America has failed utterly to learn from the far more sensible Japanese.
When America passed the Clean Air Act in 1970, the Big Three Detroit carmakers called in their lawyers - the Japanese manufacturers brought in their engineers.
Now, nearly 40 years on, Toyota, one of the best companies in the world, is sweeping past Detroit's lumbering giants, exposing their total lack of strategic vision and showing how industry and companies can benefit from environmentally sound products as increasing numbers of Americans become convinced of the need for action on global warming.
But despite this grass roots pressure and action at state level to reduce emissions, the administration continues to stall.
On the eve of the G8 summit, the United States announced its own counter-proposal on climate change.
Once again it refused to join the Kyoto process within the framework of the United Nations and accept limits on emissions.
The result? Like Russia, America finds itself rather isolated.
China and India - partners in crime
Against this background, it is hardly surprising to see countries such as China and India arguing that since the rich countries are responsible for most carbon emissions, they must bear the brunt of the efforts to reduce them.
China's per capita production of carbon, for example, is only one fifth of America's, but it produces 70% of its electricity from coal, so it is likely to become the biggest emitter of carbon dioxide in the world this year, overtaking the United States.
Even so, China's own climate plan announced on the eve of the G8 summit focuses on energy conservation measures rather than on reducing emissions.
China, like America, argues that caps on emissions would reduce growth at home (and in other emerging economies).
But the growing scientific consensus that the situation is becoming critical means action needs to be taken if sharply reduced economic growth and all sorts of unpleasant and unpredictable consequences are to be avoided.
The time for applying the precautionary principle "just in case" has therefore passed and inaction is a recipe for disaster - and that applies to the United States, China and India in equal measure.
China and India can insist as much as they want that the United States and Europe begin to reduce carbon emissions before they take action, but poor countries such as themselves will suffer far more from global warming than the rich and technologically advanced countries of the northern hemisphere.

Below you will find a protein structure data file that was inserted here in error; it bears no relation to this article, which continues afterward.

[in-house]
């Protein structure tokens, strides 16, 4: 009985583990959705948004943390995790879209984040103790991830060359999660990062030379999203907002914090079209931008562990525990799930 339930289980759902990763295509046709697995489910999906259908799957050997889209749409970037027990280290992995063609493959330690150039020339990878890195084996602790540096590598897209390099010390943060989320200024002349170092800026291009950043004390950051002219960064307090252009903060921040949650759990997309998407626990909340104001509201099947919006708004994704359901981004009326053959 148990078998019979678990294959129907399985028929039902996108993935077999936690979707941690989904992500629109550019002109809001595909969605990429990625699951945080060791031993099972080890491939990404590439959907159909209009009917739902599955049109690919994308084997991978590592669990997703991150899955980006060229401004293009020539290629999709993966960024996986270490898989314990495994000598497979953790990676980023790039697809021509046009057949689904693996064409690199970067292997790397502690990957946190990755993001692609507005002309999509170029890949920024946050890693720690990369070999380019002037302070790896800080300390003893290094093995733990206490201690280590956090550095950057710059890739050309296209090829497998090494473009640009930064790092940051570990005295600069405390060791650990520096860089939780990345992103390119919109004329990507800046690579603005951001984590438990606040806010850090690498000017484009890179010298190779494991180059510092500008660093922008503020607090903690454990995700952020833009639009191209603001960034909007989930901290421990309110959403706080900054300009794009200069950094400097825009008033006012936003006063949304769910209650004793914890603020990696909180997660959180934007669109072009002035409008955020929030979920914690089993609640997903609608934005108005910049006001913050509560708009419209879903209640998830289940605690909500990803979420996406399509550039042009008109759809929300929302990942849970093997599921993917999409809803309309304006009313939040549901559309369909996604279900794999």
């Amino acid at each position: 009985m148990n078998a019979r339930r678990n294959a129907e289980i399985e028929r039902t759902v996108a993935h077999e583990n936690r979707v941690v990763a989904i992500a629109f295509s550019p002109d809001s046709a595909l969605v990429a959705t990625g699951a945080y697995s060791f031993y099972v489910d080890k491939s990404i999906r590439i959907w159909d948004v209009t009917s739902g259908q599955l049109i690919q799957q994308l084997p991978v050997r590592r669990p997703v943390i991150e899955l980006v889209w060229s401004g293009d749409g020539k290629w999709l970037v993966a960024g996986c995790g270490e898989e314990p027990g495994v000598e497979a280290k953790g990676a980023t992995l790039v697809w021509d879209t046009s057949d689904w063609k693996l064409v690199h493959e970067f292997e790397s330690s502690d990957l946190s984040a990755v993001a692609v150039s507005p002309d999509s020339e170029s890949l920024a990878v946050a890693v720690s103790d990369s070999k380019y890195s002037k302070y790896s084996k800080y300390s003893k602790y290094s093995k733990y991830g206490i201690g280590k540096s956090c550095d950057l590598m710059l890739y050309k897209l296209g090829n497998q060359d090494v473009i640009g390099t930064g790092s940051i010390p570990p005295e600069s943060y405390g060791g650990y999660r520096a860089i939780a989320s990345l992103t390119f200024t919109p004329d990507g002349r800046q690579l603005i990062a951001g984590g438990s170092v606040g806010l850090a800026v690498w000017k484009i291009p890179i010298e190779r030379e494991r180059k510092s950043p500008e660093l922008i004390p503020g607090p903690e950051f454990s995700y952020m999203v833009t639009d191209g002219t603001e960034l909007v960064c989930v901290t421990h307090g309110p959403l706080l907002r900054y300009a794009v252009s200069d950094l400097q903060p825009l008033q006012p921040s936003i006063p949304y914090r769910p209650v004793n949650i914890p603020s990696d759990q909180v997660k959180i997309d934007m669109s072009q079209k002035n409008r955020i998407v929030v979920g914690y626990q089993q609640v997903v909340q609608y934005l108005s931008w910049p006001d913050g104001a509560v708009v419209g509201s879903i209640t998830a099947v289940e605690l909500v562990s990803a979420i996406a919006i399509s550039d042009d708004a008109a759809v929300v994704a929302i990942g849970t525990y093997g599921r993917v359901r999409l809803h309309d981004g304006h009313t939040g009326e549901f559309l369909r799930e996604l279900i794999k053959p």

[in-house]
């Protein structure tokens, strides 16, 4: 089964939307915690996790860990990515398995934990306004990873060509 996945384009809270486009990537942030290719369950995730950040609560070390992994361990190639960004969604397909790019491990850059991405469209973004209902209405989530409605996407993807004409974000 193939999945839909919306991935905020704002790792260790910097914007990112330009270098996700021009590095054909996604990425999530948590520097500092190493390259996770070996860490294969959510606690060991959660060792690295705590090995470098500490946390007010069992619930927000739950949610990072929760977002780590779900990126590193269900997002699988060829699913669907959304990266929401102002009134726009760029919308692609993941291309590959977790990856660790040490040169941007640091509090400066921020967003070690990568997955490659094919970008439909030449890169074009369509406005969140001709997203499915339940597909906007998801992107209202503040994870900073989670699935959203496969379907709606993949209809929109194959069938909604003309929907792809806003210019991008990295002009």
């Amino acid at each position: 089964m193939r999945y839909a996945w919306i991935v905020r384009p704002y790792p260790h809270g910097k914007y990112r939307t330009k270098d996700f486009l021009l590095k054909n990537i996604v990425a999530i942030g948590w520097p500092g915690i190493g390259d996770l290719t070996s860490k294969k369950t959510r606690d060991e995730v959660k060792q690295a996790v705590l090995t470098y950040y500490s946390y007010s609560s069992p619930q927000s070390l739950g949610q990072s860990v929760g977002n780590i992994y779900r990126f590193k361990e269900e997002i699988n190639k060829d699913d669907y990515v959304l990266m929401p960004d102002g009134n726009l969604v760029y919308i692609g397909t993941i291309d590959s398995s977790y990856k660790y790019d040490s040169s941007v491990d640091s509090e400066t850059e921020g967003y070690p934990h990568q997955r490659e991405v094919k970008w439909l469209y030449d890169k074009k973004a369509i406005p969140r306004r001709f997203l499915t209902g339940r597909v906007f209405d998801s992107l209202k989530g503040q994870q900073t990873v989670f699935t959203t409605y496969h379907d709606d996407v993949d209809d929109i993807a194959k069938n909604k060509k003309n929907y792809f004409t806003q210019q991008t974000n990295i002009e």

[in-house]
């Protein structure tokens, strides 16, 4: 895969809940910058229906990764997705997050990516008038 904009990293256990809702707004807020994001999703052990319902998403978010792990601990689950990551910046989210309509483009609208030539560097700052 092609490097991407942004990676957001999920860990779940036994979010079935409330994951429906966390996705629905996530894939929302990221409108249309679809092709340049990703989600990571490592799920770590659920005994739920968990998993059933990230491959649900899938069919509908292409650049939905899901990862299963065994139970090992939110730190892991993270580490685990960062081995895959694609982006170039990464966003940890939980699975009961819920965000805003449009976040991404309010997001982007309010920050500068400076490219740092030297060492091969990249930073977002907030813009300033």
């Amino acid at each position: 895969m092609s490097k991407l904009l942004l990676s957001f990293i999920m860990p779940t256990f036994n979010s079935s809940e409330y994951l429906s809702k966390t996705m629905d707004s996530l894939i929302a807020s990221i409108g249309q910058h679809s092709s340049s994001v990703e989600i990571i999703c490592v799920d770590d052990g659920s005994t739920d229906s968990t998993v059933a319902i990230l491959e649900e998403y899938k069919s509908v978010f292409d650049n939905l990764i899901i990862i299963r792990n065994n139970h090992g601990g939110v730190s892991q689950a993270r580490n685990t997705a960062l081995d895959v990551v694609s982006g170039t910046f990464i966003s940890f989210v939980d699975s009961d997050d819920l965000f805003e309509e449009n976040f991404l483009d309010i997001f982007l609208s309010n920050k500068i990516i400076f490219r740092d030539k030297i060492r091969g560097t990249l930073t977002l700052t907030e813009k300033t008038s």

Prospects and solutions
Russian rhetoric, America unilateralism and emerging countries bent on development - all these make it more difficult to achieve the concerted international action needed for Growth and Responsibility.
Too many countries are still insisting on their own "sovereignty" and "national interest," and as a result do not always see the medium and long-term consequences of their actions.
Estonia, for, example, would have done better not to antagonize Russia, and Moscow would have done better not to indulge in silly rhetoric against Estonia as if such a small country represented a threat to one of the biggest and most populous countries on the planet.
Like America, Russia could learn much from Japan, which has taken countless Western ideas and improved upon them to build the second-largest economy in the world.
For much of its history, however, Russia has borrowed Western ideas and adapted them to Russian conditions, usually diluting and distorting them in the process.
Russia then proceeds to tell everyone that it is implementing these ideas just as well or even better than the West itself - the results are well-known.
Russia's current position is curiously inconsistent and at odds with its stated goals - the desire to develop and be accepted as an equal member of the Western club and "civilized" world.
Constant talk of democracy and a market economy at home and of international friendship and partnership is intermingled with rhetoric and actions that are widely perceived both in Russia and abroad as proving the exact opposite.
At the same time, the West is often too quick to dismiss legitimate Russian grievances.
The American people at both state and grass-roots levels are increasingly concerned about global warming, while more and more companies in America (and Europe) see it as a business opportunity.
So with the Bush administration in denial and abdicating its responsibility and emerging countries keen to develop, it will be left to Europe and grass roots pressure in the United States to help bring about change and push for a concerted international effort, including the sale of advanced environmentally friendly technology to emerging countries.
This would in turn help to put real pressure on China and India.
Despite the views of the conspiracy theorists and the Cold Warriors in the United States and Russia, there are in fact no real conflicts of interests between the two sides despite all the unpleasant rhetoric of recent months.
In fact, the opportunities and potential benefits from joint action on the major issues facing the world are huge and include much closer economic ties.
Energy security, for example, has a rarely mentioned flipside - consumers such as Europe, the United States, China and India need more certainty, but so do suppliers such as Russia.
In order to break the current impasse - especially the differences between Russia and the West - far greater statesmanship, dialogue and mutual understanding are required.
Unfortunately, these seem sadly lacking at the moment as countries such as the United States, the United Kingdom and Russia, backed up by some of the sillier and often less informed serious media on both sides, insist on the default position that they - and they alone - are right.
Ian Pryde is CEO of Eurasia Strategy & Communications, Moscow.